The Southwestern Historical Quarterly, Volume 97, July 1993 - April, 1994 Page: 169

Book Reviews

This book aims to be, the editor informs us, "an up-to-date comprehensive
analysis of western politics." It stems from a long tradition of such works, most
notably two earlier volumes by Frank H. Jonas. But unlike those volumes, which
proceeded in a state-by-state format, this one is more venturesome, employing a
comparative approach that addresses broad topics. The West here defined is the
Far West, from the Montana-New Mexico tier westward, including Alaska and
Hawaii. The tier of Great Plains states, from North Dakota to Texas, is thus not
addressed, even though many would consider these states more "western" than
are the two noncontiguous ones that are included.
Including Thomas, twenty-four authorities have contributed to this wide-rang-
ing volume, which is divided into four sections, each with several chapters. The
first addresses broad cultural, traditional, economic, and federal influences up-
on western politics; the second addresses political participation, from parties to
interest groups to minorities; the third addresses governmental institutions and
policy, from the branches of government to finance and education; and the
fourth addresses intergovernmental relations and public policy, including land,
natural resources, water, and environmental policies. Each chapter has end-
notes, and a select bibliography summarizes these works.
This large book can be used productively either as a narrative "read" or, more
likely, as a standard reference. It covers the gamut of political-governmental top-
ics quite well; and perhaps its strongest feature is its comparative pursuit of
broad and narrow topics across state lines. The tables are especially illuminating.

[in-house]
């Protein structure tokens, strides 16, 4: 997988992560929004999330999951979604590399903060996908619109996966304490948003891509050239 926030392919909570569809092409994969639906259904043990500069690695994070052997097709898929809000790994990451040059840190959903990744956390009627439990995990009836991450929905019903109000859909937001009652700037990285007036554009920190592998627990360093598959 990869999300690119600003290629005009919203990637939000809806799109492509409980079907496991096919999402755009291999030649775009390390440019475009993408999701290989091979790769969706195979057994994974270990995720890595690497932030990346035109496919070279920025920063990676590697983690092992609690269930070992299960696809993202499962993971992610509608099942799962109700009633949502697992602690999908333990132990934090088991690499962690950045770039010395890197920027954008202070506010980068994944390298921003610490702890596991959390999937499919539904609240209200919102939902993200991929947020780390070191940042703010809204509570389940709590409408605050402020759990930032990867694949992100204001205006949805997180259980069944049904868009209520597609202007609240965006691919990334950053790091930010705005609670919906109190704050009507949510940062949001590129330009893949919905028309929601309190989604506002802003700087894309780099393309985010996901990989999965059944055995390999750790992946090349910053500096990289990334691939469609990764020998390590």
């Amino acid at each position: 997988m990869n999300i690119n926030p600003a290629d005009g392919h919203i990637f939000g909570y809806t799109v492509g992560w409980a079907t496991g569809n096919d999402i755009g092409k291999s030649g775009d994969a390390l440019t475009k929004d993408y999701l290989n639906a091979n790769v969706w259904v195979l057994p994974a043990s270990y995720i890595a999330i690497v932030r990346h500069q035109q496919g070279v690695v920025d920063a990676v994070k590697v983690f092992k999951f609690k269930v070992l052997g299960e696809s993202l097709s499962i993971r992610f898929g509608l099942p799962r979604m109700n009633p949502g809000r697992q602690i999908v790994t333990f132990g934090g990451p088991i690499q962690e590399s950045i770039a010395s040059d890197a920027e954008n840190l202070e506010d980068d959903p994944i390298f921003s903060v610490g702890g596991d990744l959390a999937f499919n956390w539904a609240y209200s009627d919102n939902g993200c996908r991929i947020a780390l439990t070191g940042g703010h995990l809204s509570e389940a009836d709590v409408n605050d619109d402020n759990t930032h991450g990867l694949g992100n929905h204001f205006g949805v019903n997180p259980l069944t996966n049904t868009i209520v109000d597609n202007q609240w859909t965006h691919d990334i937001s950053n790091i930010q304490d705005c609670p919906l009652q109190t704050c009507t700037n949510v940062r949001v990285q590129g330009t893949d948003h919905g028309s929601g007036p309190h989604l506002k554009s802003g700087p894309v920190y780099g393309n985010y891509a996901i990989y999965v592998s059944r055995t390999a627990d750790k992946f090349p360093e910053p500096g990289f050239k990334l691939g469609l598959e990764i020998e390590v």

Conversely, the quality of the many individual chapters varies considerably,
which is predictable, and the range of sources cited is in many cases not large. In
all, this welcome book provides us with an invaluable source of information on
politics and government in the modern West.
Montana State University MICHAEL P. MALONE
Nature's Metropolis: Chicago and the Great West. By William Cronon. (New York: W.
W. Norton and Co., 1991. Pp. xxiii+53o. Preface, prologue, tables, black-
and-white photographs, illustrations, maps, appendix, notes, bibliography,
index. $27.50.)
Nature's Metropolis: Chzcago and the Great West is a special book. Brilliantly con-
ceived and marvelously written, WilliamJ. Cronon's study, on one level, tells the
story of "the twin birth of city and hinterland," emphasizing that "Neither was
possible without the other" (p. 264). This is a story of linkages between natural
resources and markets, between technologies of mass production and
economies of global scale, between city and country. "We all live in the city,"
Cronon concludes. "We all live in the country. Both are second nature to us"(p.
385). It is a mark of Cronon's thoroughness and artistry that he makes his case
so compelling.
Cronon's starting point is two nineteenth-century thinkers, the American his-
torian Frederick Jackson Turner and the German writer Johann Heinrich von
Thunen. Turner, Cronon suggests, read history backwards when, in his famous


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Texas State Historical Association. The Southwestern Historical Quarterly, Volume 97, July 1993 - April, 1994, periodical, 1994; Austin, Texas. ( accessed July 23, 2017), University of North Texas Libraries, The Portal to Texas History,; crediting Texas State Historical Association.